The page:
Permit me to call him the "Boss." Whenever he couldn't solve a problem, one of the "Math Sharks" in the class would step up and solve it on the board while the "Boss" would take a back seat. Once the problem was solved, the Boss, to his credit, would shout from the back of the class in Twi, "Masta no, oye Hausa patuo n'ani mpohwempohwee,nanso onhunu hwee," which roughly translates to "The Master is like the Hausa Owl with big eyes but he can't see anything." We all found it hilarious and would burst out laughing. Even though the Boss wasn't great at math, we all loved him for his humor, funny side, and humility.

Is it fair game to say our friends of the Akatamanso Party are like the “Hausa Patuo” analogy above? The party has yet to explain the policy, let alone how they plan to implement their initiative, the 24-hour economy. If you're skeptical, you can watch TV3's "Hot Issues" program hosted by Keminni Amanor with the renowned guest and Member of Parliament and Ghana's potential foreign minister, the Honorable Samuel Okudzeto Ablakwa. The party's founder, Jerry John Rawlings, once referred to Ablakwa and others as "babies with sharp teeth.

They may label us as 'Kookoo Ase' people, but we are knowledgeable and can differentiate between left and right. We can easily spot when self-proclaimed professors and masters of the 24-hour economy are transitioning into 'Hausa Patuo' masters. I have herein provided the link for the TV3 Hot Issues interview below. Forward the playtime to the 38th minute. I leave the judgment to you, esteemed readers []

Fortunately, some of us who live in the countryside have been fortunate enough to travel widely and visit places from which the NDC's advocates of a 24-hour economy have borrowed their new idea. With so much being said already, and with you, my esteemed reader, possibly getting bored, I'd like to make a few concluding remarks about the 24-hour economy as a "Kookoo Ase Village Boy" living in Uncle Sam’s Land (America).

For self-disclosure, I have lived in the heart of Downtown Manhattan, close to the Liberty Tower and Ground Zero, for a couple of years. I have also lived in Northeastern Pennsylvania (NEPA) and Western Pennsylvania near Pittsburgh and spent a year in Vancouver, Canada. Additionally, I have traveled to various major cities throughout America and Europe, including Amsterdam and The Hague in Holland, Cologne, Berlin, Düsseldorf, and Munich in Germany, and many others, with more destinations yet to be explored, the Lord above permitting.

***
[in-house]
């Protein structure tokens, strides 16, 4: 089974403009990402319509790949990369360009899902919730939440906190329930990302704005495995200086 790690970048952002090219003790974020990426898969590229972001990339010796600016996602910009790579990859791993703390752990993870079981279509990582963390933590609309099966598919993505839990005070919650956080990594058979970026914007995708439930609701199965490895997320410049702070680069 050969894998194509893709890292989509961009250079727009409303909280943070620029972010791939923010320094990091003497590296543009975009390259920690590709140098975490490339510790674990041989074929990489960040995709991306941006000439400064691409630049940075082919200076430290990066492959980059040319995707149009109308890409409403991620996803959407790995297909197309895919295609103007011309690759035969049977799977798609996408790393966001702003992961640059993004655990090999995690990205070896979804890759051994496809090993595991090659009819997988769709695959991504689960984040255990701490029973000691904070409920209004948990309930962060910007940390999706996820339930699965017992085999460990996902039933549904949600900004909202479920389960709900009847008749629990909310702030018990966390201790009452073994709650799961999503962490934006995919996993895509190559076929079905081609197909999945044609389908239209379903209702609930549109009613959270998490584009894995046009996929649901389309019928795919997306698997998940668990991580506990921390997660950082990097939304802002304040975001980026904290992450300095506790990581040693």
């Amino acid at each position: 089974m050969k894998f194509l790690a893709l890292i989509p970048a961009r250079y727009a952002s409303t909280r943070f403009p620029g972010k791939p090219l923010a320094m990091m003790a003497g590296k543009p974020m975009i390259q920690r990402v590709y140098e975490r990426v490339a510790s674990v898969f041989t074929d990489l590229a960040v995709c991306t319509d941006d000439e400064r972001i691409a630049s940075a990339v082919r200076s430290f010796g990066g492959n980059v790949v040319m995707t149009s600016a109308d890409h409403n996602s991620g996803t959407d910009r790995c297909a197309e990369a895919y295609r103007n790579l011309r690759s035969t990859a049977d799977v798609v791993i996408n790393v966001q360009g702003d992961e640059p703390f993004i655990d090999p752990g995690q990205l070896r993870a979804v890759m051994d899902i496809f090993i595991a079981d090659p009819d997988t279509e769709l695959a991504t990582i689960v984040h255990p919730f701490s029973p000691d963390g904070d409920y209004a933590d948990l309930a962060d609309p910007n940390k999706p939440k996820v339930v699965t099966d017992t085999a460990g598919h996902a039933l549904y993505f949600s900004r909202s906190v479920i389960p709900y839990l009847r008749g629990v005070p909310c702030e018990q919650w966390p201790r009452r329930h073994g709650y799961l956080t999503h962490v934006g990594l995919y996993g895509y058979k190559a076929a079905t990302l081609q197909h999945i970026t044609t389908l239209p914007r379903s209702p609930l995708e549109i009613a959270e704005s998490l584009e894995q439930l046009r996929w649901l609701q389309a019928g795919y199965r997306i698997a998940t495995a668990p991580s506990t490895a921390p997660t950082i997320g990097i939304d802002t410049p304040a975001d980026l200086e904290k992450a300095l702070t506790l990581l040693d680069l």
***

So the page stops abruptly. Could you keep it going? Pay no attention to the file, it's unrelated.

In many global cities, a 24-hour economy exists mainly in specific areas with high foot traffic throughout the day and night, such as transportation hubs and entertainment districts. However, this only applies to some cities; even international airports in some major cities do not operate 24 hours. Additionally, several cities have inactive central business districts after midnight, with only essential workers like garbage collectors and industrial workers present.

A 24-hour economy cannot be created by merely wishing it into existence. Instead, it results from a gradual, complex development process involving various factors such as transportation, power and electricity, night economy development, population growth, and demand.

However, technological advancement, particularly the internet and digitization, is a crucial factor in creating and growing a 24-hour economy. In Ghana, critical sectors such as security, transportation, entertainment, and healthcare have embraced the 24-hour economy, providing essential services around the clock.

Therefore, those who bequeathed to Ghana the lexicon of “Dumsor” [ intermittent power or supple] and whose forebears launched coup d’etats and killed the night economy in the late 1970s and ‘80s onwards cannot be trusted to revive Ghana's night economy, let alone establish a 24-hour economy. No wonder they have failed to explain the policy and its implementation.

Written by Dominic Obour

A Ghanaian American residing in Southern California


DISCLAIMER: The Views, Comments, Opinions, Contributions and Statements made by Readers and Contributors on this platform do not necessarily represent the views or policy of Multimedia Group Limited.

DISCLAIMER: The Views, Comments, Opinions, Contributions and Statements made by Readers and Contributors on this platform do not necessarily represent the views or policy of Multimedia Group Limited.